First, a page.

Yesterday, I covered "American Idols Live." I'm not a fan of the show. In fact, unlike the majority of America, I've never watched one single episode. I don't even really own a television. (Okay, my roommate has a television, but we have no cable and she doesn't watch it that much either except for her Planet Earth DVD set.) I'm so out of the pop culture loop, I even had to ask for help on the cutlines. I really had no idea who these people were, but apparently, two are from the Seattle area.
Driving on I-5, being the usual nightmare that it can be on a Friday afternoon, slowed down about halfway between Seattle and Tacoma. Just as I was leaving Seattle, my editor called to tell me there had been a diesel spill on the other side of the freeway ("it shouldn't effect you"), about halfway between Seattle and Tacoma, and "can you pull over and get a quick shot of the backed up traffic?" Of course I can.
I did like I was asked. The thing, though, is unlike Texas where there are easy and frequent exits and overpasses to photograph bad traffic from, I-5 was really messy and frustrating. Plus, I had to be at the Tacoma Dome at a precise time, and although I left early as a contingency, this extra time was now going to make things critical.
I found an overpass just north of Tacoma, drove into a shopping center, hiked through some mud, crossed an entrance ramp and made a photo of cars parked on the freeway (which consequentially never ran). I was now about forty-five minutes away from "showtime" at the Dome and traffic was a nightmare on both sides of the freeway.
I pulled over into a parking lot, found a frame, dropped it into an ftp (file transfer protocol) after getting my network going using a verizon card (this allows me access to the internet from anywhere) and ended up transmitting while I was driving to the dome. Its not as hairy as it sounds. Once I drop the file, the rest is up to the computer to move the file.
Did I mention I was also really low on gas?
I finally made it to the Tacoma Dome with about thirty minutes to spare. While I was waiting, I saw one of the Idol guys out by the fence signing autographs. I figured, what the heck? I'll go make some pics.
After I had made my frame, one of the security people came out to tell me I couldn't take pictures of anything outside of the approved photo pit I would be in during the first song and a medley later in the evening.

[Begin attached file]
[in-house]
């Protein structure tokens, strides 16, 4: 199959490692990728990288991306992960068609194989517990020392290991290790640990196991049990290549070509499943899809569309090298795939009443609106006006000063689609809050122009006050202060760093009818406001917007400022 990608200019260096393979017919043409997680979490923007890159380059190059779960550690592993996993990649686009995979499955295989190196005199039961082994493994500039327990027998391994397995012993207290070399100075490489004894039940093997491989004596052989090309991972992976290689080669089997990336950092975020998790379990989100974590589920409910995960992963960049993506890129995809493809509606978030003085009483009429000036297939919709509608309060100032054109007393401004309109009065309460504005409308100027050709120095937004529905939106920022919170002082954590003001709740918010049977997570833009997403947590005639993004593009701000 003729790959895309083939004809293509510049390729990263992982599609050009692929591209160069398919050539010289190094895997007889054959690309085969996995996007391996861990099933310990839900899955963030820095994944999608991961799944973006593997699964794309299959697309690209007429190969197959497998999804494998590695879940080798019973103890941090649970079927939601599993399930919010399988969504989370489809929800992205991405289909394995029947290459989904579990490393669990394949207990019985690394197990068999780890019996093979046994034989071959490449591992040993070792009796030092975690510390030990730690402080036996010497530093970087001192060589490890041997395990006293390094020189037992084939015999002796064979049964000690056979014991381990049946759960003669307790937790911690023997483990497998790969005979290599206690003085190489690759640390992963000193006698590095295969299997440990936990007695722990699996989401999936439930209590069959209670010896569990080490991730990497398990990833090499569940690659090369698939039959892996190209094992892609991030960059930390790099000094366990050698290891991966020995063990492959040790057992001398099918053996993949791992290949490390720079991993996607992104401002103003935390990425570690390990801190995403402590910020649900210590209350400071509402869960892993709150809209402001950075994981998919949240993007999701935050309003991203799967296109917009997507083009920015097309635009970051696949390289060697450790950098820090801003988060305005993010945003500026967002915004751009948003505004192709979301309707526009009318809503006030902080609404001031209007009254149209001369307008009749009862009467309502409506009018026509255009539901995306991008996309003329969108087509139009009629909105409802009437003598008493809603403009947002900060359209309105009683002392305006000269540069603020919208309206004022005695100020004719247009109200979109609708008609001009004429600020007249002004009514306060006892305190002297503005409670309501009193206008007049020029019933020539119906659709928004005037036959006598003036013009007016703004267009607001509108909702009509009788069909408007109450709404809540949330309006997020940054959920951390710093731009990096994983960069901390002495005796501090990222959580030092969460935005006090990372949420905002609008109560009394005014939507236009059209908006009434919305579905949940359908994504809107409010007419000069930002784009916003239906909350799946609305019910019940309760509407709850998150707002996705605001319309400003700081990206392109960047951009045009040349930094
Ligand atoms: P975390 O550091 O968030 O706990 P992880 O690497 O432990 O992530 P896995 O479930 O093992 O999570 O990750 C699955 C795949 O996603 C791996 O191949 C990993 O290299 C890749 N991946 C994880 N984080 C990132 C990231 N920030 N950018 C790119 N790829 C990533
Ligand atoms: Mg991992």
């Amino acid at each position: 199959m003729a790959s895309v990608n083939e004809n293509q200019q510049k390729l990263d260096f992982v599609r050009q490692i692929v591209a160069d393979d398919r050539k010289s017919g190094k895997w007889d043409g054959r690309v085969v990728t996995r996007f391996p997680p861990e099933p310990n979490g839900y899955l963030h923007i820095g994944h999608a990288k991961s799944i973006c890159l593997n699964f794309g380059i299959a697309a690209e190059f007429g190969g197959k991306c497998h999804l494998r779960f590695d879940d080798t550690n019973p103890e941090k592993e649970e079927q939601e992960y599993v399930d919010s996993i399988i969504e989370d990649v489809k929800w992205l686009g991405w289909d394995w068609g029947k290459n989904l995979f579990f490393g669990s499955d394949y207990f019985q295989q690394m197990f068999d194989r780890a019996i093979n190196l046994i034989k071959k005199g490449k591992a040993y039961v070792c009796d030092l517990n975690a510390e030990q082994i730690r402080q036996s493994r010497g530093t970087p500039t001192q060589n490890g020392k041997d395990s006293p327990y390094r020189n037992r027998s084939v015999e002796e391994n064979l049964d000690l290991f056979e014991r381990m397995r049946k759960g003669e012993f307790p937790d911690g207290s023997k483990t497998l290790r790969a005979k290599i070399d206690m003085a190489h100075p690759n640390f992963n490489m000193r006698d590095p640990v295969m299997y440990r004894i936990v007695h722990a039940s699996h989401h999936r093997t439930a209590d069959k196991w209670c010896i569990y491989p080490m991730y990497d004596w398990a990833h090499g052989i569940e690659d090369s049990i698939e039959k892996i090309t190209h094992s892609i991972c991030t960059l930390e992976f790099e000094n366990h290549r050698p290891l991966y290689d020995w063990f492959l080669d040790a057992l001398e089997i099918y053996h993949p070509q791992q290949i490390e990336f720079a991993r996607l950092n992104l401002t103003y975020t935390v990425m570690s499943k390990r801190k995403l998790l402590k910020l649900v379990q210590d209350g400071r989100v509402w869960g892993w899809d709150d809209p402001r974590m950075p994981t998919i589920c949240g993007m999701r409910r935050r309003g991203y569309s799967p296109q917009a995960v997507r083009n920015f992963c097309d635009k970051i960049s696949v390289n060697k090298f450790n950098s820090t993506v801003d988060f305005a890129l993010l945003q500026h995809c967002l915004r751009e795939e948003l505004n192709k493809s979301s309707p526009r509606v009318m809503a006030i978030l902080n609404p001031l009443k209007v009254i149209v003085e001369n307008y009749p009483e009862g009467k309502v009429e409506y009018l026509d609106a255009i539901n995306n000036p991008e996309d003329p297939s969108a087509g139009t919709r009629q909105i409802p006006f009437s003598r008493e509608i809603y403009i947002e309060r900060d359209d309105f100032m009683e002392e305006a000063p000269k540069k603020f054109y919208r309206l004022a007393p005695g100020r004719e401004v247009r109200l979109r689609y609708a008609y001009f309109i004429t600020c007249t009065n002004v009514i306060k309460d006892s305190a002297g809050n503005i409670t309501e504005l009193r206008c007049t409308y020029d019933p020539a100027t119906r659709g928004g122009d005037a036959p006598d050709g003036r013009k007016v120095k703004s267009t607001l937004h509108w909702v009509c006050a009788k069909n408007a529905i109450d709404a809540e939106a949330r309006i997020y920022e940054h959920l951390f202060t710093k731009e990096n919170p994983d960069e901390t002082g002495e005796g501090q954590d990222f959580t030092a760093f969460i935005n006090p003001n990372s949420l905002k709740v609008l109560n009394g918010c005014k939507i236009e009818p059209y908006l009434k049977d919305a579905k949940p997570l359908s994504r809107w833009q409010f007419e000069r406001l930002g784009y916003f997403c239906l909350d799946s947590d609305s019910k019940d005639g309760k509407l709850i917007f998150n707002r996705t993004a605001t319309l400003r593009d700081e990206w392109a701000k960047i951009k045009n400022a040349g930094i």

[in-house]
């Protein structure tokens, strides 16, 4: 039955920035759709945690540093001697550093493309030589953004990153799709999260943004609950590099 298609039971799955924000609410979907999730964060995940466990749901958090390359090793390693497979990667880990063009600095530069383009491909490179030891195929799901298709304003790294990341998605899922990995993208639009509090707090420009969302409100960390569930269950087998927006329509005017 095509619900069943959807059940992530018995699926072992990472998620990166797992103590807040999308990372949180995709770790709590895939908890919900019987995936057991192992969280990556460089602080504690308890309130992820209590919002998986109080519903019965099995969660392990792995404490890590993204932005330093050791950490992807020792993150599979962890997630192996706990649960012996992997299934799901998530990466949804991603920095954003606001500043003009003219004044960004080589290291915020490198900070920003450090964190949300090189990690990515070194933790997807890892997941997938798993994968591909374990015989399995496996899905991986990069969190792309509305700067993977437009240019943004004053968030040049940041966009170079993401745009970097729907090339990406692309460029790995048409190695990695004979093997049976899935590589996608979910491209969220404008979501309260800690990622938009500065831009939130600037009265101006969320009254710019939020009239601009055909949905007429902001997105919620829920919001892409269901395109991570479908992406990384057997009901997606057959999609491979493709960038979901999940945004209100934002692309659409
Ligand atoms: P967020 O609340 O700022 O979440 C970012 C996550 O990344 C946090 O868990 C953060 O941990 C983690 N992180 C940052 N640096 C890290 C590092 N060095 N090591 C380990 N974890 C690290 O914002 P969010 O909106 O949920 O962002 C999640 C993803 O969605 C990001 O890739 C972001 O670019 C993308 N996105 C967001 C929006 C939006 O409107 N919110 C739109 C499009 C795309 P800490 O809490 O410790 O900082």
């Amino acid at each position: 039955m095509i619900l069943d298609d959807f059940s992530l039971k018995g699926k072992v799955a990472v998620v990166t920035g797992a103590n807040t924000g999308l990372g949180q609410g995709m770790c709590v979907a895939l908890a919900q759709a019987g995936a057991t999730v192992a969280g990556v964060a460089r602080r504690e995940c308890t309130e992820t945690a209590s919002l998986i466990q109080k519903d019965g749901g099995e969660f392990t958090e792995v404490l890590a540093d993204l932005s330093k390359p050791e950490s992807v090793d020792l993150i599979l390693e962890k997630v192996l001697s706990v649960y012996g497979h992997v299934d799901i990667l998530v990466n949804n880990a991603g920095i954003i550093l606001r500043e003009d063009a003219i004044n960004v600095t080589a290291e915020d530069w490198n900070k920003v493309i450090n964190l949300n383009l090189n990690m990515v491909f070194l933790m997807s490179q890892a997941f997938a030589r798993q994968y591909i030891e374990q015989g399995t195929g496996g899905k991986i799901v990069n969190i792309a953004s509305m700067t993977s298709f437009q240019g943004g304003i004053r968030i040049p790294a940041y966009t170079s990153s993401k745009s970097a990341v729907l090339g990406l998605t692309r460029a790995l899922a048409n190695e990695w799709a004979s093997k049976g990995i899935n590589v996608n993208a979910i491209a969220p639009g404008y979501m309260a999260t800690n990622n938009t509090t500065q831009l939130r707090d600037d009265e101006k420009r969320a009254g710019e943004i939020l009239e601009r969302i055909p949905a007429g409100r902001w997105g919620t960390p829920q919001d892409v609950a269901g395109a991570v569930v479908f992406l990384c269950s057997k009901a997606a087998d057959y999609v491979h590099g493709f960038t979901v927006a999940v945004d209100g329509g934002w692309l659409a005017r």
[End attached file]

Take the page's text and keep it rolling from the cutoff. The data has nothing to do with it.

I was fine with that, since I had already made my picture.
Anyway, the event started about forty-five minutes later than what it was supposed to. I had to sign some contract before going in. I struck through every item on the list before signing. They didn't seem to care or notice. It was ridiculous. Everything I shoot for the paper belongs to the paper, period.
They corralled three of us, the Tacoma Dome shooter, some other guy with nice equipment but no camera straps (kind of a dilettante, especially if you're shooting with a $4,500.00 Canon Mark III and don't have the sense or experience to use a camera strap), and me.
We were rushed in, had ten minutes of blitzkrieg shooting, and then we were out. My assignment was to photograph this Blake guy and this Sanjaya guy. The folks back at the paper were pleased after I had rushed out to my car to transmit the images. I have a hard time justifying any kind of performance image. Everything has been done for you. Its like fishing at a trout farm. Basically the lighting has been set up in an interesting way, and the performers are there to do, say, or look interesting. All you have to do is stand there and press your button.
I guess this isn't necessarily true. As I left, the dilettante turns to me and says, "I didn't get any of the crowd, it was too dark." I replied that "You just have to wait for the light."
I did find I had to move around quite a bit and look for interesting angles and such. Not as easy as I thought, especially with a ten minute time limit. Anyway, enough of my blabbering, here come the "stars."